Peeved RV owners in Maple Ridge turn to Facebook

The clampdown on recreational vehicles is still bothering people, even though the bylaw’s been on the books since 1985.

Rusty Powers stands with his son-in-law

Rusty Powers stands with his son-in-law

The clampdown on recreational vehicles is still bothering people, even though the bylaw’s been on the books since 1985.

A Facebook group (Maple Ridge Bylaws) now has 84 members, people are talking about petitions and making a presentation to council to press for a review of the law.

“We’ve lived here for 25 years. We’ve had an RV ever since we lived here,” said Leeann Costa, who lives on Fir Street, just north of River Road.

“All of a sudden because somebody complained, we’ve got to rid of our RV. We’re not the only ones who got dinged on this road, all of my neighbours did.”

Costa lives on a quarter of an acre and stores the 12-metre-long RV at the side of her house. She recently got a letter from Maple Ridge’s bylaw department and learned she has remove her RV by April 20.

“Happy anniversary to me.”

Instead of the current bylaw that restricts vehicle length to 7.5 metres, the rules should consider the amount of property there is for a RV, she said. As long as you’re not interfering with anyone else, then it should be OK to have any size RV on your property, Costa added.

According to Maple Ridge bylaws director Liz Holitzky, the bylaw has been place since 1985 and limits RV size for storage to 7.5 metres, or 24.6 feet – “standard across the Lower Mainland.”

And she appreciates many people may have had their vehicles there for years without an issue, but if a complaint comes in, her department still has to enforce it.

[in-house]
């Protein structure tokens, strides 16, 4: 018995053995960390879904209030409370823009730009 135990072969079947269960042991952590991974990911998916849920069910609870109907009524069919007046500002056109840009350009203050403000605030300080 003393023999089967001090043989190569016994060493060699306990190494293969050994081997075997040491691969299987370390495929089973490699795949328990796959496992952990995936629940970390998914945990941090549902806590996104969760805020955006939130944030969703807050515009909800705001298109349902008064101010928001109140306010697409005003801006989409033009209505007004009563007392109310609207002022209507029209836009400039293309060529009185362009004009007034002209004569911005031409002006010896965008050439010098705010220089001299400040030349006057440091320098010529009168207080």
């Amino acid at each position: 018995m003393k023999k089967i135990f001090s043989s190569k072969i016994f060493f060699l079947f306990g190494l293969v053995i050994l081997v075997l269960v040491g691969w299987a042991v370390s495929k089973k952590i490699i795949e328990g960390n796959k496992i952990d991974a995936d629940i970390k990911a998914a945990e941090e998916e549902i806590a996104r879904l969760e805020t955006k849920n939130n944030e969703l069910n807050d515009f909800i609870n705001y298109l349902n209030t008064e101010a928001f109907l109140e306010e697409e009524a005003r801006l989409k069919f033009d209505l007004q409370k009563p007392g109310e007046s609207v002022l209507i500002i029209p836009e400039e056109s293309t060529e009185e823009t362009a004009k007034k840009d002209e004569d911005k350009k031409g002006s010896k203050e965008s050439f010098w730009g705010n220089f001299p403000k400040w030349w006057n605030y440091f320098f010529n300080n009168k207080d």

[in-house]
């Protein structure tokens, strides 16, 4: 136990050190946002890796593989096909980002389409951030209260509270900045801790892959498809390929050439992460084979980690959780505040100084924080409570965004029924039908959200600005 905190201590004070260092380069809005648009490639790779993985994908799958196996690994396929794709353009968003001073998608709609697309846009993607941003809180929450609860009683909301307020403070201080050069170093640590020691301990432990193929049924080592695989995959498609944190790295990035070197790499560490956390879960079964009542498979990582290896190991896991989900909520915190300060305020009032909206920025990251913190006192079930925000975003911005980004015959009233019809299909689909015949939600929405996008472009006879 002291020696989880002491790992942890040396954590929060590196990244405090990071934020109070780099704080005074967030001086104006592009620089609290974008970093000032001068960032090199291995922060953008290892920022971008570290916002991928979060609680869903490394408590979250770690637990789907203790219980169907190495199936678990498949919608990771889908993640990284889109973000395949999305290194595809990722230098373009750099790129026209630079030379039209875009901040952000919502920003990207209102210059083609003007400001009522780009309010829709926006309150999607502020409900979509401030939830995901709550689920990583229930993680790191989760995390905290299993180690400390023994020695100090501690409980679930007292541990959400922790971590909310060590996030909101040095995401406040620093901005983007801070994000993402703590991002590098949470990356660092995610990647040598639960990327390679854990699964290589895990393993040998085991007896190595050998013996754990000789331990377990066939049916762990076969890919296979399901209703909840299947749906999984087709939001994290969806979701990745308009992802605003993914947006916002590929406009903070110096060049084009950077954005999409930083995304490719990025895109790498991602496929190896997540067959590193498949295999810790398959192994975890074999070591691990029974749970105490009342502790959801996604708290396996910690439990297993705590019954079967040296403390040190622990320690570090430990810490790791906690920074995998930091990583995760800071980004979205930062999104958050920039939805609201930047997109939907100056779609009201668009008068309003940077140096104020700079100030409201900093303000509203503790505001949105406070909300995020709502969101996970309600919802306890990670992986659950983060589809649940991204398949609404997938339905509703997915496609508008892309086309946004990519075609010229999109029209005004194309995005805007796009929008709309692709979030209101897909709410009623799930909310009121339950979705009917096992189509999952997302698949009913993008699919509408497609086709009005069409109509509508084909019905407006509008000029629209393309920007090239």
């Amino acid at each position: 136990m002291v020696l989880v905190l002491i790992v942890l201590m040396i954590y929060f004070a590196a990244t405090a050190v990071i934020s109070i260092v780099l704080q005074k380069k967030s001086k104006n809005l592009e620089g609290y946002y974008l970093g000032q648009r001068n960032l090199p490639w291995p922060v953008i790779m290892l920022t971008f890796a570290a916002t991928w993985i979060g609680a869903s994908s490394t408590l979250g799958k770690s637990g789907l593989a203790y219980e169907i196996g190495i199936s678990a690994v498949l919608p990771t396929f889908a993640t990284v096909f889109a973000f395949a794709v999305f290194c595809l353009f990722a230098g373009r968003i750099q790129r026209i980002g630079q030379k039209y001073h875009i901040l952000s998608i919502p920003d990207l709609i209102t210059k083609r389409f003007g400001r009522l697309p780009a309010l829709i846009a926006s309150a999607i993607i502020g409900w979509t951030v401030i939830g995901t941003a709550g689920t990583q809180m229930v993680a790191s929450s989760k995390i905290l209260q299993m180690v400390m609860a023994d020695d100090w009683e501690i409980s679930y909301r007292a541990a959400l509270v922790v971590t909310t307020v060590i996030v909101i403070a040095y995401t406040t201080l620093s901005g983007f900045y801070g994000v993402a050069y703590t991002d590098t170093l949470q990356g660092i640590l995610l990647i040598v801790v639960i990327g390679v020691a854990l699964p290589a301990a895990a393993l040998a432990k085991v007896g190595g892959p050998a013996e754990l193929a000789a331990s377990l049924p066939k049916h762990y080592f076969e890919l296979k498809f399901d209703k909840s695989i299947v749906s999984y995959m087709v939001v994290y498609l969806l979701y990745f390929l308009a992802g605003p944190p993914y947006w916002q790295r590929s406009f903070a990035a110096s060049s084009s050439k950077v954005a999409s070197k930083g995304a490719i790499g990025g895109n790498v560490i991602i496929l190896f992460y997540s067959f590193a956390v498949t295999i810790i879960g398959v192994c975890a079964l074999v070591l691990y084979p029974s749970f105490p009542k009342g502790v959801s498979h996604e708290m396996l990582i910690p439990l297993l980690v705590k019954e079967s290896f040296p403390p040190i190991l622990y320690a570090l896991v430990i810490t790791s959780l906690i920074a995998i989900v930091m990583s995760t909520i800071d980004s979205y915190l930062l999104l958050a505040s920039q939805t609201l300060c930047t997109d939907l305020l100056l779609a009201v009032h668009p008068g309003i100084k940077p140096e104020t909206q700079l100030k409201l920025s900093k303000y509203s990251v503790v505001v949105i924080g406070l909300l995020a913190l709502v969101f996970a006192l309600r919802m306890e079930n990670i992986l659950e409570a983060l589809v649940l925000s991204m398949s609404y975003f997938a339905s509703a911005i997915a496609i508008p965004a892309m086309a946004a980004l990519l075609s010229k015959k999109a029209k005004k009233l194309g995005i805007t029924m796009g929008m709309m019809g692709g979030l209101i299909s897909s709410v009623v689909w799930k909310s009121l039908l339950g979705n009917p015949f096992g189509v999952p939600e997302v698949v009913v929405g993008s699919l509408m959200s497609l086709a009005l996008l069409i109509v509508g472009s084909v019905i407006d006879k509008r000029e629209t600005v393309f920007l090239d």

“Certainly in the past, there hasn’t been a lot of enforcement in this area. Complaints used to come in. I don’t know how much was done.”

But there’s no concerted effort to go after RV owners. Every visit or letter is generated by a particular complaint.

“We’re not doing any pro-active enforcement on this.”

What is happening is that as bylaw officers move through an area, neighbours who get a letter turn around and complain against somebody else. “If you’re going to pick on me, what about that one there?” Holitzky explained.

Neither is one person making the majority of complaints, she said. That does happen sometimes, but if that’s the case, the complaints go to the bottom of the pile. So far, the district has had about 80 complaints, but she doesn’t know how many letters have gone out asking people to move their vehicles.

The letters are being sent to all parts of the municipality and the district is trying to work with homeowners to find alternative sites.

Rusty Powers, who lives on 121st Avenue, has a 10-metre-long vehicle at the side of his house that’s already caught the attention of the bylaws department, which told him it would be sending a letter asking him to move it. He’s got a cottage in Birch Bay, where he’ll relocate it.

He’ll sign any petition calling for a review. “What do you own property for if you can’t park your own rig?”

As long as you’re not interfering with your neighbours, you should be able to park any kind of RV on your property, he says.

Long-time Hammond resident Eric Phillips wonders what’s behind the “flurry of enforcement” in his neighbourhood.

“They’re not going to turn lower Hammond into West Vancouver no matter how hard they try.”

He’s lived in Hammond for 30 years and said there’s always somebody with a messy yard. And there’s no storage facility in Maple Ridge for RVs, he pointed out.

One neighbour was working on an El Camino and had to get rid of it. “They scared him into removing it,” Phillips said.

And somebody else had to take down a tarp from a roof, he added.

Concerned neighbours were to meet at district council Tuesday to figure out a strategy for getting a review of the bylaw.